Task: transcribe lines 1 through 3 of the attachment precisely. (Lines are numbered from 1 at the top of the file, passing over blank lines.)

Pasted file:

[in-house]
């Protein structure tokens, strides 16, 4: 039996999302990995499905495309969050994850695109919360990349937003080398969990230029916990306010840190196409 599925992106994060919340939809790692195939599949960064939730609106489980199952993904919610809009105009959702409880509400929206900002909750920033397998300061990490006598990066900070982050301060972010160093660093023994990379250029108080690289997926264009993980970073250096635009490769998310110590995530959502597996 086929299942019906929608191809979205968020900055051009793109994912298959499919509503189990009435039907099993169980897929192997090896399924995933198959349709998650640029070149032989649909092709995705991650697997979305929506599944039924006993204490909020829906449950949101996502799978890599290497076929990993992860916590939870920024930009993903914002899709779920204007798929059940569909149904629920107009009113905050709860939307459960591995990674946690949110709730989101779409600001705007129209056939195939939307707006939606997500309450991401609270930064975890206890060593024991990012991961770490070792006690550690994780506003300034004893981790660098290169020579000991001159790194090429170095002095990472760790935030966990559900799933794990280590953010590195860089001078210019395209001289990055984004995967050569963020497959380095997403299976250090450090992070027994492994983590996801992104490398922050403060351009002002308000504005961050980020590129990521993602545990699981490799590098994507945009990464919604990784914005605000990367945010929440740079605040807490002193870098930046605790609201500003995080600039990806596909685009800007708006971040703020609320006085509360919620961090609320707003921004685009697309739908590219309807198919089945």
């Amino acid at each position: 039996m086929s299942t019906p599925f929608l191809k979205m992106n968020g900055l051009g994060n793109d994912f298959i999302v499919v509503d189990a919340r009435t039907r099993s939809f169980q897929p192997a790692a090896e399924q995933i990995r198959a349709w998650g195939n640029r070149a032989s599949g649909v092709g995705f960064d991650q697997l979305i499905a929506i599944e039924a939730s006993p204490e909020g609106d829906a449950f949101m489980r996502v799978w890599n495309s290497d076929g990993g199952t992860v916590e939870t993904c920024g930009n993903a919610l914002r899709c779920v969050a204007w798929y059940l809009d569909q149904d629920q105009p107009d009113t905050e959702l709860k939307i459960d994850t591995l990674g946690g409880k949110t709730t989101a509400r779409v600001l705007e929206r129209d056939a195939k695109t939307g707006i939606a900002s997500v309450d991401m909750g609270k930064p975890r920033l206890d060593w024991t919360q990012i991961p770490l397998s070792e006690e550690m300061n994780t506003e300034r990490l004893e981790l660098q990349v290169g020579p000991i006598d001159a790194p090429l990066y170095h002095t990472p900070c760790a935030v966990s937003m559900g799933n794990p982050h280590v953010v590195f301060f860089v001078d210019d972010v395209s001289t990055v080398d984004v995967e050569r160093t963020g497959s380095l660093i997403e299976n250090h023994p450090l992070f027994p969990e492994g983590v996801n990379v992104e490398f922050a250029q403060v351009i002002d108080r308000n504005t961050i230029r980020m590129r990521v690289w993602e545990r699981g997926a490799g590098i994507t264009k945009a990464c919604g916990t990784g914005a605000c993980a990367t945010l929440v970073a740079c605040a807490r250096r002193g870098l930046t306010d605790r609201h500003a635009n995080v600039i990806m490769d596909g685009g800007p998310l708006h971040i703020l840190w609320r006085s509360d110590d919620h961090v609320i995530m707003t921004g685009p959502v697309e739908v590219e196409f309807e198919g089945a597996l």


[in-house]
């Protein structure tokens, strides 16, 4: 039996999302990995499905495309969050994850695109919360990349937003080398969990230029916990306010840190196409 599925992106994060919340939809790692195939599949960064939730609106489980199952993904919610809009105009959702409880509400929206900002909750920033397998300061990490006598990066900070982050301060972010160093660093023994990379250029108080690289997926264009993980970073250096635009490769998310110590995530959502597996 086929299942019906929608191809979205968020900055051009793109994912298959499919509503189990009435039907099993169980897929192997090896399924995933198959349709998650640029070149032989649909092709995705991650697997979305929506599944039924006993204490909020829906449950949101996502799978890599290497076929990993992860916590939870920024930009993903914002899709779920204007798929059940569909149904629920107009009113905050709860939307459960591995990674946690949110709730989101779409600001705007129209056939195939939307707006939606997500309450991401609270930064975890206890060593024991990012991961770490070792006690550690994780506003300034004893981790660098290169020579000991001159790194090429170095002095990472760790935030966990559900799933794990280590953010590195860089001078210019395209001289990055984004995967050569963020497959380095997403299976250090450090992070027994492994983590996801992104490398922050403060351009002002308000504005961050980020590129990521993602545990699981490799590098994507945009990464919604990784914005605000990367945010929440740079605040807490002193870098930046605790609201500003995080600039990806596909685009800007708006971040703020609320006085509360919620961090609320707003921004685009697309739908590219309807198919089945």
């Amino acid at each position: 039996m086929s299942t019906p599925f929608l191809k979205m992106n968020g900055l051009g994060n793109d994912f298959i999302v499919v509503d189990a919340r009435t039907r099993s939809f169980q897929p192997a790692a090896e399924q995933i990995r198959a349709w998650g195939n640029r070149a032989s599949g649909v092709g995705f960064d991650q697997l979305i499905a929506i599944e039924a939730s006993p204490e909020g609106d829906a449950f949101m489980r996502v799978w890599n495309s290497d076929g990993g199952t992860v916590e939870t993904c920024g930009n993903a919610l914002r899709c779920v969050a204007w798929y059940l809009d569909q149904d629920q105009p107009d009113t905050e959702l709860k939307i459960d994850t591995l990674g946690g409880k949110t709730t989101a509400r779409v600001l705007e929206r129209d056939a195939k695109t939307g707006i939606a900002s997500v309450d991401m909750g609270k930064p975890r920033l206890d060593w024991t919360q990012i991961p770490l397998s070792e006690e550690m300061n994780t506003e300034r990490l004893e981790l660098q990349v290169g020579p000991i006598d001159a790194p090429l990066y170095h002095t990472p900070c760790a935030v966990s937003m559900g799933n794990p982050h280590v953010v590195f301060f860089v001078d210019d972010v395209s001289t990055v080398d984004v995967e050569r160093t963020g497959s380095l660093i997403e299976n250090h023994p450090l992070f027994p969990e492994g983590v996801n990379v992104e490398f922050a250029q403060v351009i002002d108080r308000n504005t961050i230029r980020m590129r990521v690289w993602e545990r699981g997926a490799g590098i994507t264009k945009a990464c919604g916990t990784g914005a605000c993980a990367t945010l929440v970073a740079c605040a807490r250096r002193g870098l930046t306010d605790r609201h500003a635009n995080v600039i990806m490769d596909g685009g800007p998310l708006h971040i703020l840190w609320r006085s509360d110590d919620h961090v609320i995530m707003t921004g685009p959502v697309e739908v590219e196409f309807e198919g089945a597996l």